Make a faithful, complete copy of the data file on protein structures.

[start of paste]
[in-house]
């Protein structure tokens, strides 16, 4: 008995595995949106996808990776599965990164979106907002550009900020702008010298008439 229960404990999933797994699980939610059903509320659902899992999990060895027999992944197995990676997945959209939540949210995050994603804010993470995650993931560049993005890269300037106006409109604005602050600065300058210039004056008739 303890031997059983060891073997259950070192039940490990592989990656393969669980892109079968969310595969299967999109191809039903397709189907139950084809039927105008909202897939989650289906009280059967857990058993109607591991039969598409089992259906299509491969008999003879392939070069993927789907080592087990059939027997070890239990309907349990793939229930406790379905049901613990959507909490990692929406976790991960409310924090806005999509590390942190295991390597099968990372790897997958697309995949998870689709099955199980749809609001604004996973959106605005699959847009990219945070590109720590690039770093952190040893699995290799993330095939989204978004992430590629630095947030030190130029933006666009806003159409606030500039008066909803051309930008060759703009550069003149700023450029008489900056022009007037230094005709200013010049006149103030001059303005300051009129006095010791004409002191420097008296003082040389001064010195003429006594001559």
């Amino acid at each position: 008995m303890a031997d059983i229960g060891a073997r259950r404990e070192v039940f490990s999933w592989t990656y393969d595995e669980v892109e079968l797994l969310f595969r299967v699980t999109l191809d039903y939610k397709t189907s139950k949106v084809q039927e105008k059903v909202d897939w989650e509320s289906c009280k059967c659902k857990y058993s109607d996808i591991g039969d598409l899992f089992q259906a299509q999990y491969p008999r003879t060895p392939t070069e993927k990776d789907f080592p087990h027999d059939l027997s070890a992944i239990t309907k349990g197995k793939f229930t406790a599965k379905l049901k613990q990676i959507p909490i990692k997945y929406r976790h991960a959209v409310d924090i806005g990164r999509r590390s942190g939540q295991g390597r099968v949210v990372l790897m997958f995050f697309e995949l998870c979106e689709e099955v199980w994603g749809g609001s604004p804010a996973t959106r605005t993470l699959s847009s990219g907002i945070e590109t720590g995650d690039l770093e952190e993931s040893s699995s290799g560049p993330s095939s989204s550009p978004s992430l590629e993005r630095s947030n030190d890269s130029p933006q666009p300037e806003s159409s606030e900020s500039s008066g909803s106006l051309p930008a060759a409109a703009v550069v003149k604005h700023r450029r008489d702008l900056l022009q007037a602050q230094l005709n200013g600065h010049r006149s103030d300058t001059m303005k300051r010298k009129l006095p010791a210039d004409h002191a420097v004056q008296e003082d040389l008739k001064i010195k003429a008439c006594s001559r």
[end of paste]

[in-house]
């Protein structure tokens, strides 16, 4: 008995595995949106996808990776599965990164979106907002550009900020702008010298008439 229960404990999933797994699980939610059903509320659902899992999990060895027999992944197995990676997945959209939540949210995050994603804010993470995650993931560049993005890269300037106006409109604005602050600065300058210039004056008739 303890031997059983060891073997259950070192039940490990592989990656393969669980892109079968969310595969299967999109191809039903397709189907139950084809039927105008909202897939989650289906009280059967857990058993109607591991039969598409089992259906299509491969008999003879392939070069993927789907080592087990059939027997070890239990309907349990793939229930406790379905049901613990959507909490990692929406976790991960409310924090806005999509590390942190295991390597099968990372790897997958697309995949998870689709099955199980749809609001604004996973959106605005699959847009990219945070590109720590690039770093952190040893699995290799993330095939989204978004992430590629630095947030030190130029933006666009806003159409606030500039008066909803051309930008060759703009550069003149700023450029008489900056022009007037230094005709200013010049006149103030001059303005300051009129006095010791004409002191420097008296003082040389001064010195003429006594001559």
């Amino acid at each position: 008995m303890a031997d059983i229960g060891a073997r259950r404990e070192v039940f490990s999933w592989t990656y393969d595995e669980v892109e079968l797994l969310f595969r299967v699980t999109l191809d039903y939610k397709t189907s139950k949106v084809q039927e105008k059903v909202d897939w989650e509320s289906c009280k059967c659902k857990y058993s109607d996808i591991g039969d598409l899992f089992q259906a299509q999990y491969p008999r003879t060895p392939t070069e993927k990776d789907f080592p087990h027999d059939l027997s070890a992944i239990t309907k349990g197995k793939f229930t406790a599965k379905l049901k613990q990676i959507p909490i990692k997945y929406r976790h991960a959209v409310d924090i806005g990164r999509r590390s942190g939540q295991g390597r099968v949210v990372l790897m997958f995050f697309e995949l998870c979106e689709e099955v199980w994603g749809g609001s604004p804010a996973t959106r605005t993470l699959s847009s990219g907002i945070e590109t720590g995650d690039l770093e952190e993931s040893s699995s290799g560049p993330s095939s989204s550009p978004s992430l590629e993005r630095s947030n030190d890269s130029p933006q666009p300037e806003s159409s606030e900020s500039s008066g909803s106006l051309p930008a060759a409109a703009v550069v003149k604005h700023r450029r008489d702008l900056l022009q007037a602050q230094l005709n200013g600065h010049r006149s103030d300058t001059m303005k300051r010298k009129l006095p010791a210039d004409h002191a420097v004056q008296e003082d040389l008739k001064i010195k003429a008439c006594s001559r």